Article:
But it wasn’t meant to be. My contractions slowed and nearly disappeared and I never got the urge to push. The midwife and consultant held off and waited as long as they could to give me a chance once again, but after a couple of hours with nothing happening, they had to put me on the drip. The baby had to come out. This time we didn’t object. I knew I didn’t have strong enough contractions. My body had done so well up until this point, but couldn’t manage the rest. The syntocinon went in my veins and the contractions picked up a bit, but they never became very strong again. Not even when they kept increasing the dose. I had to push with all my strength and will instead and finally, with the help of ventouse (suction), my son was born at 8pm on the 17th of August. In the process they cut me, i.e. did an episiotomy. I had indicated in my birth plan that I did not want one, but in the heat of the moment I did not have much choice but to agree. I have been paying the price ever since in the form of infection, break-up of the stitches and permanent damage to muscle tissue.

In the moment I didn’t care of course. My son was born. He was alive, well and healthy. It was, and still is, all that matters! His birth involved more intervention than I would have wanted, but more importantly less then what I had feared. And I still feel empowered by having avoided pain relief and being able to give birth to my son – albeit with a little help. The only thing that makes me sad is that because of the ventouse delivery he didn’t get to stay on my chest for much skin-to-skin. He was only on my chest for barely a second before he was whisked off to be checked over. My husband had the first real skin-to-skin with him while I was being stitched up.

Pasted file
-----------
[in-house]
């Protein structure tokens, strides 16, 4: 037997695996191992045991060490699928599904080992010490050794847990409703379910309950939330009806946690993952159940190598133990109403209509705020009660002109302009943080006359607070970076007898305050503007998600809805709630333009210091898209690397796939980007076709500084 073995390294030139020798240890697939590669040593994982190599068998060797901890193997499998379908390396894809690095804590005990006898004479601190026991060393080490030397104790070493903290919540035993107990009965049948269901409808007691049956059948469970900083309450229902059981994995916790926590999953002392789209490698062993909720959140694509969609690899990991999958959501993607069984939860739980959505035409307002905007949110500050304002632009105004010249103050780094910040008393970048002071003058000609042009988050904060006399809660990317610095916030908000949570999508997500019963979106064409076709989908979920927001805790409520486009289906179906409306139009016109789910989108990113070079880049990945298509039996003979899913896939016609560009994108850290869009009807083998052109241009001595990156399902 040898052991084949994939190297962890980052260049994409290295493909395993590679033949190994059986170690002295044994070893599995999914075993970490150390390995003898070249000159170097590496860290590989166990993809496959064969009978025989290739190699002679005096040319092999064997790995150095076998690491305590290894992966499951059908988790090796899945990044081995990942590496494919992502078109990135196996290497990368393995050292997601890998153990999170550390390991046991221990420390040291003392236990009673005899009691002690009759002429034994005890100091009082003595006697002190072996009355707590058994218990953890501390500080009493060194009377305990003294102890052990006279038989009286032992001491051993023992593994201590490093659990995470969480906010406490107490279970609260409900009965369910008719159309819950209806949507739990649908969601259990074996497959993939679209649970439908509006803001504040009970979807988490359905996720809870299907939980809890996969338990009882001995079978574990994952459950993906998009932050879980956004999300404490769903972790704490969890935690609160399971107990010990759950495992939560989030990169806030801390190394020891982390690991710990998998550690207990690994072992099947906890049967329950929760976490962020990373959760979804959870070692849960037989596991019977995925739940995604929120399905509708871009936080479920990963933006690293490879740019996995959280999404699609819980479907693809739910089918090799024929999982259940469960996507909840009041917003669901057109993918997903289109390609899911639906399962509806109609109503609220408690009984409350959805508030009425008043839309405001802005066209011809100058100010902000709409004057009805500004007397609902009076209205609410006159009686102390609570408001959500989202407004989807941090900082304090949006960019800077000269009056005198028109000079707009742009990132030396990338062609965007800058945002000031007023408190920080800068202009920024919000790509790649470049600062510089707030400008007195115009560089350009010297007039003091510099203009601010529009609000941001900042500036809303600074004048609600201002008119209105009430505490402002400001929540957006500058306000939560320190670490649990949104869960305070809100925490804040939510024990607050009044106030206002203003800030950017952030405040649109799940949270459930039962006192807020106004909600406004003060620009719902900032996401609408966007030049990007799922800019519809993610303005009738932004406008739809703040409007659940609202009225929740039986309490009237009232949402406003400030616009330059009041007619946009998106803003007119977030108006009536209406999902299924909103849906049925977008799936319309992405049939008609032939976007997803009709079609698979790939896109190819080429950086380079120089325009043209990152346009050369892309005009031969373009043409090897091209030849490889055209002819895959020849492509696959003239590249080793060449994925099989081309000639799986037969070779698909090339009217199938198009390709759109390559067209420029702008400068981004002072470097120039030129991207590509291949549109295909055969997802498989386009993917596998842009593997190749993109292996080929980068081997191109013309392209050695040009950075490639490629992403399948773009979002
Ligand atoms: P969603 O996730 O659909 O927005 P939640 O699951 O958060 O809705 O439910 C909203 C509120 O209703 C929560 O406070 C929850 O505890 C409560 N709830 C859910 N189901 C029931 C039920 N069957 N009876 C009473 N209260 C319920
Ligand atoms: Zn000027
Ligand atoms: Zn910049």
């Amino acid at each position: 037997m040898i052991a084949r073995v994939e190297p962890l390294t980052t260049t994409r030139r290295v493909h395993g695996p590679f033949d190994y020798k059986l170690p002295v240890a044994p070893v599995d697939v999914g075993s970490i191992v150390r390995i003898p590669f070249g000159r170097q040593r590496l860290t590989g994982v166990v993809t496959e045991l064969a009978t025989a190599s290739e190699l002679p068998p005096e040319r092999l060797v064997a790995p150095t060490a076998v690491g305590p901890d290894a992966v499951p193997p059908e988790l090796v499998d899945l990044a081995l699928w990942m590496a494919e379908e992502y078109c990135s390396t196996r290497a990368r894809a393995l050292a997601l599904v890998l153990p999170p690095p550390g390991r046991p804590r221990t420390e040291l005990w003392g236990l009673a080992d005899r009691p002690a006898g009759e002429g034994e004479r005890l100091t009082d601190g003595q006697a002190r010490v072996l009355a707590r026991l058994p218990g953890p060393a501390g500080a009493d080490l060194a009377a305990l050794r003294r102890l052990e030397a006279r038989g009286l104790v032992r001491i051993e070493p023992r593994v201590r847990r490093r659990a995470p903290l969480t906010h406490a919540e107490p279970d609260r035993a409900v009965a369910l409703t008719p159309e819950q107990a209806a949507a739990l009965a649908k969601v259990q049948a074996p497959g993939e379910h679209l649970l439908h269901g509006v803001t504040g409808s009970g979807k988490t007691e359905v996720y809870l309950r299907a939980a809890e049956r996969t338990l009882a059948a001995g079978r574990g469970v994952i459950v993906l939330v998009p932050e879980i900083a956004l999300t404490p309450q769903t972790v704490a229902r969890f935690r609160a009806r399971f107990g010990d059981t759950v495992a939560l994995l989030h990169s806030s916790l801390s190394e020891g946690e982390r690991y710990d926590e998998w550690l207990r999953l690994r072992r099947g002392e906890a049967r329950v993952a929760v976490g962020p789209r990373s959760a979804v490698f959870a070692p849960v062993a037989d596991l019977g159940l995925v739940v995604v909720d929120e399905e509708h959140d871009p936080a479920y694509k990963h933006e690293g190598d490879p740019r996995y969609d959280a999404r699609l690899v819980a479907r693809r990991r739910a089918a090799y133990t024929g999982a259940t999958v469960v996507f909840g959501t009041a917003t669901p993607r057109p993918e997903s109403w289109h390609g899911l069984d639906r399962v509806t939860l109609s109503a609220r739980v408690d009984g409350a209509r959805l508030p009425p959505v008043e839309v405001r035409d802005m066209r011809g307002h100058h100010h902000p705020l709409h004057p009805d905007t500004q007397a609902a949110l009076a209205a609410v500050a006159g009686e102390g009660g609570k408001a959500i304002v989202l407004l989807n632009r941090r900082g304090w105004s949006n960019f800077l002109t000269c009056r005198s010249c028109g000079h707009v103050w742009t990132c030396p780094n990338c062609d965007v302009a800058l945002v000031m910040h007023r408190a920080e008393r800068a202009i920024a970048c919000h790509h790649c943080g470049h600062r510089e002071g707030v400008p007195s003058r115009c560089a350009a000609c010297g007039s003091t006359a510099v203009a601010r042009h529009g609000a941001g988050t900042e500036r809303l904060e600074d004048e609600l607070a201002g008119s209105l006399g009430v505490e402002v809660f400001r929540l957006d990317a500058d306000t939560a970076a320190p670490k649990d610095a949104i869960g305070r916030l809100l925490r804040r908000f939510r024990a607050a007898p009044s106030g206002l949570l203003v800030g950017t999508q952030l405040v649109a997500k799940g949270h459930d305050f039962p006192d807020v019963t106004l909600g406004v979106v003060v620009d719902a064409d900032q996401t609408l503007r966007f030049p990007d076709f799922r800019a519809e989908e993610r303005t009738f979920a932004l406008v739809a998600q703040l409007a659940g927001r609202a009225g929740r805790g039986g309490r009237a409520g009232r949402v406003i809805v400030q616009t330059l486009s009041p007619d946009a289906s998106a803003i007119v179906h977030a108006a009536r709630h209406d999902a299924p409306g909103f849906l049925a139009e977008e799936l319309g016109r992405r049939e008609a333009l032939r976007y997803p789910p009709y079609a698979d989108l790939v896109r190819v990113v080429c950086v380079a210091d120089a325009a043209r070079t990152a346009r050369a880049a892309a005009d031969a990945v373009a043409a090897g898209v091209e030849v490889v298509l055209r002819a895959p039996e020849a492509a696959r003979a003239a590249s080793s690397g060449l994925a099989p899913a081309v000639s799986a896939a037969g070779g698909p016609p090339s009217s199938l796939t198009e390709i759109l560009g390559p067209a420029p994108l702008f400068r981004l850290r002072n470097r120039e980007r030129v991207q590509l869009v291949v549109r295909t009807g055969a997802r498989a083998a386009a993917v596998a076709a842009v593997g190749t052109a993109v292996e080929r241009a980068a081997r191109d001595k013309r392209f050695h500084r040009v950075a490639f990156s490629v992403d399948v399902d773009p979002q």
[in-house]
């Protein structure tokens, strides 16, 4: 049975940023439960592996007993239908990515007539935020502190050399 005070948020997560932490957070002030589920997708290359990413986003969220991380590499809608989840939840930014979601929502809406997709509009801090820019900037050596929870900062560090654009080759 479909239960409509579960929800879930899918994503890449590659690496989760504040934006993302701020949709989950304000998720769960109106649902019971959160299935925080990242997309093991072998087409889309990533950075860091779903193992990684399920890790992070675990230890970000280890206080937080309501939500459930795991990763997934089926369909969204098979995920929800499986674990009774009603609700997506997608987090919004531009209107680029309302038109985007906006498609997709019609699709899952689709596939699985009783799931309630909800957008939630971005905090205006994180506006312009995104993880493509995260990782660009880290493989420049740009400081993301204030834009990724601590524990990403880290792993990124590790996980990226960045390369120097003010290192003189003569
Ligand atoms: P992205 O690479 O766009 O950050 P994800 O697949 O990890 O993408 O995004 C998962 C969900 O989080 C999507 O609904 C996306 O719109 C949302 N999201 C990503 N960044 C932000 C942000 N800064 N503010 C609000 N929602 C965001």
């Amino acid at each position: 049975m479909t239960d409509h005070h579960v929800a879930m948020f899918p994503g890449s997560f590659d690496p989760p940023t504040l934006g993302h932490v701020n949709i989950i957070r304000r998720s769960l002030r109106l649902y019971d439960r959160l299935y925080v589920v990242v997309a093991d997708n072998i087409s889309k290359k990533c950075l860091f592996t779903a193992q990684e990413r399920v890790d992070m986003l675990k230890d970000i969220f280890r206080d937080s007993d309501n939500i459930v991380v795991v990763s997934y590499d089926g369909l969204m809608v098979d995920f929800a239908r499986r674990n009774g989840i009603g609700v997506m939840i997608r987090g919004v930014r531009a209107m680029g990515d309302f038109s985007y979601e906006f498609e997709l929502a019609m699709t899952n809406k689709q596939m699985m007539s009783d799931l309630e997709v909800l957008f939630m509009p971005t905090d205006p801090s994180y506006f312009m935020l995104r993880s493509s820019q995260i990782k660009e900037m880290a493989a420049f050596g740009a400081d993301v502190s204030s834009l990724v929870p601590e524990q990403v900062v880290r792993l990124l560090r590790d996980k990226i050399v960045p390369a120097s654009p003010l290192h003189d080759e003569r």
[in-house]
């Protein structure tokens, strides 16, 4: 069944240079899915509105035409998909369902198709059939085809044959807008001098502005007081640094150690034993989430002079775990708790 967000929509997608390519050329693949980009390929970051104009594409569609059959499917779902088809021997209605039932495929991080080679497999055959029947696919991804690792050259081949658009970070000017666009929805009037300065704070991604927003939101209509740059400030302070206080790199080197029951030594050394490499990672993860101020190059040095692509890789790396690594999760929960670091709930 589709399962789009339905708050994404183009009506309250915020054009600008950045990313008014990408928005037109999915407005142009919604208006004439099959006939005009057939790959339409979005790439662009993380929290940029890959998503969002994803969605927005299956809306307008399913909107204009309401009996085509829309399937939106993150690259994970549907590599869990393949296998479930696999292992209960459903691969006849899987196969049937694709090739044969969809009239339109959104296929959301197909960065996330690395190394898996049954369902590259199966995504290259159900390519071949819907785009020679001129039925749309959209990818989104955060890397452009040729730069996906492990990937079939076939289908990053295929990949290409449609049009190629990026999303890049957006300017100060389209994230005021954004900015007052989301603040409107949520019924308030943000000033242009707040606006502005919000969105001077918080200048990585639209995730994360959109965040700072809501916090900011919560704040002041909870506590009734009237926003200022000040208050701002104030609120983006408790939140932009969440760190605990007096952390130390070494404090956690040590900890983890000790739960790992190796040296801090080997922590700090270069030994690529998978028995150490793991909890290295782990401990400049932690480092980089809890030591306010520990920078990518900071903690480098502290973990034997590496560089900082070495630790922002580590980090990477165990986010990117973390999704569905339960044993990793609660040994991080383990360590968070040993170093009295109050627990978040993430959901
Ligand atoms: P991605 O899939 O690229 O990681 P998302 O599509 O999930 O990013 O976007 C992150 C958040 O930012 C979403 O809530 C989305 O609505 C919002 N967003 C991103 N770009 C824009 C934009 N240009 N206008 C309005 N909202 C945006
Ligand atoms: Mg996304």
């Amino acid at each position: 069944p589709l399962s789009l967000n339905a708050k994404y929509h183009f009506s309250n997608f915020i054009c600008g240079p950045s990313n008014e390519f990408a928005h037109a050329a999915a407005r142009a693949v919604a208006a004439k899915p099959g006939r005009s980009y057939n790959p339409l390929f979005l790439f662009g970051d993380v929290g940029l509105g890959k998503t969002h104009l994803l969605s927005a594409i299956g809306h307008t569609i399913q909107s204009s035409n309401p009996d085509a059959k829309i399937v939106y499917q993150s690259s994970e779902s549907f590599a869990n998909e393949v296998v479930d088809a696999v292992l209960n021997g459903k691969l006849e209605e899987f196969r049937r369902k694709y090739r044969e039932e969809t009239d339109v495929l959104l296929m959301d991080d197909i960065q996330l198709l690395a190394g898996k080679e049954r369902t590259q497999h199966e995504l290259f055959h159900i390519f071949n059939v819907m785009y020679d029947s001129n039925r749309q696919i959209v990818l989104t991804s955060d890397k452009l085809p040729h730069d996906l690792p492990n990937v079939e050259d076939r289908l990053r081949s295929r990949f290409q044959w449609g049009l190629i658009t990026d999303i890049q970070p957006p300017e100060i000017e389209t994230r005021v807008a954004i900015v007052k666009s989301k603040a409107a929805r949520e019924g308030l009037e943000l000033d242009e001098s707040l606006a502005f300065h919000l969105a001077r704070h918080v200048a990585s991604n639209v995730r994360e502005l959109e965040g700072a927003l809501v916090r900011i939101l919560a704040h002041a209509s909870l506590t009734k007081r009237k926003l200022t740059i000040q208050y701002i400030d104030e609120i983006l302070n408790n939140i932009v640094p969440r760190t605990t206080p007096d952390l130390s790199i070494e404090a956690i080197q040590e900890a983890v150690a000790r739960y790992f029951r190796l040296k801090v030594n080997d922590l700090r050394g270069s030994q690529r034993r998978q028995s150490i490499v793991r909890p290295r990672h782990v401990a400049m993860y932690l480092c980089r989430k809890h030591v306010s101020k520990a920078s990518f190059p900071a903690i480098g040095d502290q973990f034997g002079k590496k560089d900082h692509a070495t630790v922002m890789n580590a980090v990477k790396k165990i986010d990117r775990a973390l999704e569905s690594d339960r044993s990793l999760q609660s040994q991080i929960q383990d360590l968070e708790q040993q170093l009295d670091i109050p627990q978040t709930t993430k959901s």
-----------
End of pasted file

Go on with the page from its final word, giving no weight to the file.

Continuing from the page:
Then came the postnatal complications on day 9 after the birth in the form of three infections at the same time. Mastitis, wound infection in the stitches after the episiotomy and urinary tract infection. I fainted, ran a fever of 40 C (104 F) and ended up in the hospital on a drip with intravenous antibiotics etc. I was ill for quite some time and trying to cope with taking care of a newborn. At the same time I was also expressing my milk every three hours, 24 hours a day because our little boy was tongue-tied and could not breastfeed. Blogging was the last thing on my mind!

On top of it all, we were still living with my mother-in-law and dealing with the insecurity and worry associated with my husband struggling to find a job. Being in a creative industry where jobs, let along good jobs, are rare and the competition relentless.

Then another miracle came our way. When M was 4 weeks old, my husband got that phone call we had dreamt of, but hardly dared to hope for. An offer of a fantastic job in higher education which would provide all the things most other jobs in his industry never will, i.e. decent pay, job security and pension. The only catch was that it is not in London, but in a smaller university city approx. 2 hours from London and they wanted him to start two weeks later. Commuting would be unfeasible so we had to move there. So in a matter of about 10 days we managed to find a place to live in our new city and relocated in time for my husbands job start on the 1st of Oct. This would be stressful under any circumstance. With a baby of barely 6 weeks and with me still struggling to recover from the various postnatal complications it was a whole other ball game. By this time I had only just managed to recover from a second round of mastitis which had once again left me extremely ill with high fever.